Stand Tall, Publishers. Help Is On The Way.
Not to be overly dramatic, but Facebook’s recent Instant Articles announcement reminds me of Batman. An odd comparison, but bear with me.
Throughout the last two Dark Knight movies, the bad guy continually tries to break Gotham by pitting citizens against each other, believing that chaos was a fairer option than order. But in the end, their collective strength united them. By standing together, they helped Batman save the day.
Publishers today face a very interesting dilemma – Facebook’s Instant Articles solution. On it’s surface, it seems like an easy way to fish where the fish are. Not everyone is on your website, but everyone is on Facebook. So publish content to Facebook, count the clicks as site visits, and collect 100% of the ad revenue. The more publishers that do it, the more advertisers will feel comfortable buying “off-site,” and the barriers break down between social and display budgets. Everyone wins, right?
Or maybe, everyone loses.
Let’s start with the obvious – publishers don’t just curate content, they curate an environment – an experience. And if the user finds that experience rewarding, they will keep coming back. By publishing to Facebook instantly, the publisher hands over the environment and the experience to Facebook. Now the user is experiencing Facebook, not the website that the publisher has worked so hard to create. Publishers no longer have control over important user experience elements like responsiveness and page load times.
Less obvious, but, in my opinion, more important, is the data loss that publishers will face with Instant Articles. Ad data doesn’t describe the user experience – website analytics does. Users engaging with publisher content offsite, interrupts and skews incredibly useful data streams: traffic data, click stream data (referrer and page), keyword data, page layout data, and more. These data points decode how a user engaged with the article as well as the on page ad experience. By publishing to Facebook instantly, all of this data is lost. Shared data and click data (on the ad) are not as useful as understanding user intent – and how that intent correlates to the articles they read and the ads they click on.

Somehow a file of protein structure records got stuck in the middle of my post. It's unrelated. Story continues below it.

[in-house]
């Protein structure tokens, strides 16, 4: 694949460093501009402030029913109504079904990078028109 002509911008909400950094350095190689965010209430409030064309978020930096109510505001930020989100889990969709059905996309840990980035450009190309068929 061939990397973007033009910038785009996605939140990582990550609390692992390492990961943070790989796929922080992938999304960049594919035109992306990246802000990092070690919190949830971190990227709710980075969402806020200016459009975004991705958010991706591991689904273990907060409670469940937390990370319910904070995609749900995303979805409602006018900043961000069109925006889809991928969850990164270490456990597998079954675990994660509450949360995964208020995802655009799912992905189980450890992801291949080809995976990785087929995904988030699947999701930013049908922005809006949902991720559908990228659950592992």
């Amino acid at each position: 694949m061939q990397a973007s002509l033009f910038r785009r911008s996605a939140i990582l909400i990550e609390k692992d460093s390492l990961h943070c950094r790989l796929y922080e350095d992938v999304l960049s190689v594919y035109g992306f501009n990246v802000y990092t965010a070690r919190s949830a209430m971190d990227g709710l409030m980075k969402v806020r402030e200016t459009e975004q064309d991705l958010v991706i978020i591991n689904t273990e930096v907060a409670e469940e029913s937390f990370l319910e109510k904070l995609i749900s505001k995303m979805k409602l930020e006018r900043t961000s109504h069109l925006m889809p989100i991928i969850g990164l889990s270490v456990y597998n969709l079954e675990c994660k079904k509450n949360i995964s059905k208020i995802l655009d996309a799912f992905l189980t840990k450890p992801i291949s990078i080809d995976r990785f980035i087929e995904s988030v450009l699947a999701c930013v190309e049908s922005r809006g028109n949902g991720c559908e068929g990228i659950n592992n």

Let’s be really clear: Google and Facebook use site data, content/keyword data, and traffic data to target ads. This is the data set on which these companies have become the two dominant players in ad technology and it’s how they deliver high CTRs. Facebook is asking publishers to give this data to them as it’s created, and, in the case of site data/traffic data, give it up altogether.
The final straw of the Facebook Instant Article dilemma is the acquisition of new budgets, specifically the performance-oriented budgets that are drawn towards social media advertising. But this is a siren song – it won’t be as wonderful as publishers believe it will be. Performance-based social media relies on the high CTR that comes with micro-targeting. In order to deliver high CTR, you need scale and data. Publishers won’t have the data, nor will they have the scale…..unless they extend their buy into Facebook inventory, thus driving MORE revenue into the Facebook coffers. It simply doesn’t add up.
A viable prediction is that Facebook Instant Articles is actually a killer of Outbrain and Taboola. Google recently launched a Matched Content feature as a way for publishers to take back control of their own traffic-driving efforts. But if traffic is going to Facebook, and the revenue streams from Outbrain and Taboola are diminished, then Facebook can naturally step in and turn this revenue stream….for themselves AND for publishers, back on. Baking this into their new ad stack via LiveRail/Atlas isn’t a far leap. This makes them more than just an Ad Stack provider – they are a Traffic Stack provider, vertically integrated like few companies have ever been.
This is the publisher’s dilemma – be a part of the new vertical Facebook stack or die in the cold. But, like the ending of a great superhero movie, this dilemma is also an incredible opportunity.
If publishers behave like the brave citizens of Gotham and stand tall, they can save their businesses and continue to grow. Publishers need to understand that traffic data is inextricably linked to website data and is as valuable or more so than cookie data (especially because of no cookies in mobile). By publishing to their site first, and not participating in Facebook Instant Articles, publishers will retain data that Facebook and Google use and can use systems like Yieldbot to actually win their share of a $45B market, not give up their share of a $14B market. By keeping this data out of the hands of Facebook, it actually encourages MORE direct buys (at higher CPMs) since buyers want a curated user experience – which direct publishers can provide.
Stand tall, publishers. Help is on the way.